Where are the top female authors?

The controversy started at the end of last month, when Publishers Weekly put out their list of The Top Ten Books Of 2009--and not one female author made the list.

As everyone knows, there are more female readers than male and more female buyers of books than male buyers. It’s no coincidence that the romance genre is one of the few markets that has actually done well in this past year of economic decline.

Women are also more likely to form book clubs, make recommendations to their friends, and provide the kind of word-of-mouth that is so valuable in prolonging a book’s shelf life.

So, why are women routinely left out of the yearly Top Ten lists? Is it because of the age-old belief that books concerning “women’s issues” (i.e., family, relationships, love, romance) are somehow less important than the topics male authors might write about? Is there some kind of cultural and gender bias at work here?

Lizzie Skurnick, author of SHELF DISCOVERY, makes a good point here [HERE] that books by women are often considered to be “small” and “domestic” and books by men to be “large” and “universal,” regardless of how competently written they are.

What do you think, should critics actively work toward greater diversity on their lists? And, what books by female authors do you think should be on the list of The Top Ten books of the year?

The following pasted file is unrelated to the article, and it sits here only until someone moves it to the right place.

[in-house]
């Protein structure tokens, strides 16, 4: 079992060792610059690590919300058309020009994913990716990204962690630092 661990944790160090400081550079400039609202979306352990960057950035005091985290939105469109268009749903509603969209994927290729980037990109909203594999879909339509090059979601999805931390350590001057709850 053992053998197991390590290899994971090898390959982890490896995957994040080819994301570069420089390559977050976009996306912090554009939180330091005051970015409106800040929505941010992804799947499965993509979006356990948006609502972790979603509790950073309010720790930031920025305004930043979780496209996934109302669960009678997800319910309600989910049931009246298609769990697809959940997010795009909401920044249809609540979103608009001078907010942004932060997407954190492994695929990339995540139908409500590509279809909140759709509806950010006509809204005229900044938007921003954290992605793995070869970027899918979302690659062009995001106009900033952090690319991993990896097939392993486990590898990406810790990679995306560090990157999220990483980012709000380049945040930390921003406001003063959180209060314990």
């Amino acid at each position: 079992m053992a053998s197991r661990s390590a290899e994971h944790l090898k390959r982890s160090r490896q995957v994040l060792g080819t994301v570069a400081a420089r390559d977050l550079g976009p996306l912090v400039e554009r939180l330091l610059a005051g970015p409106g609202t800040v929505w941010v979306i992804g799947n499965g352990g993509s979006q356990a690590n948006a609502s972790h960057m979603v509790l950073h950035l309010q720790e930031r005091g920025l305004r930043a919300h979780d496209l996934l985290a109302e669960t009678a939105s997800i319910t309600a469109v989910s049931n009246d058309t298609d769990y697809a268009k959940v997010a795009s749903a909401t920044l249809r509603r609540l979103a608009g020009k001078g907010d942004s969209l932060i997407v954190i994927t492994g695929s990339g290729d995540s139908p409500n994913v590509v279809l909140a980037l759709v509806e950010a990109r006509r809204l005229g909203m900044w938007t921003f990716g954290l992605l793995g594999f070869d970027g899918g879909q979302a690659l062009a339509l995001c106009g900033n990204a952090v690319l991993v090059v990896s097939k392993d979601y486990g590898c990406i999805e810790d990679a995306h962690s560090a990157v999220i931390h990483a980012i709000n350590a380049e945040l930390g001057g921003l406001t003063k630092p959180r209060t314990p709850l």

Blogger Patricia Rockwell said:

Also, most books by male authors seem chock full of chase scenes, violence, and world-wide catastrophes--none of which interest me. I far prefer a book of smaller scope involving fewer characters, less danger, and more puzzle.

12:54 PM  

Anonymous Eve Langlais said:

It's funny because the majority of books I buy and enjoy are written by women. I find they handle life's humour much better than men. Men also tend to skip the romantic elements. Personally I enjoy watching the tension develop until it blooms into love. Or at the very least, a hot case of lust lol!

8:05 PM  

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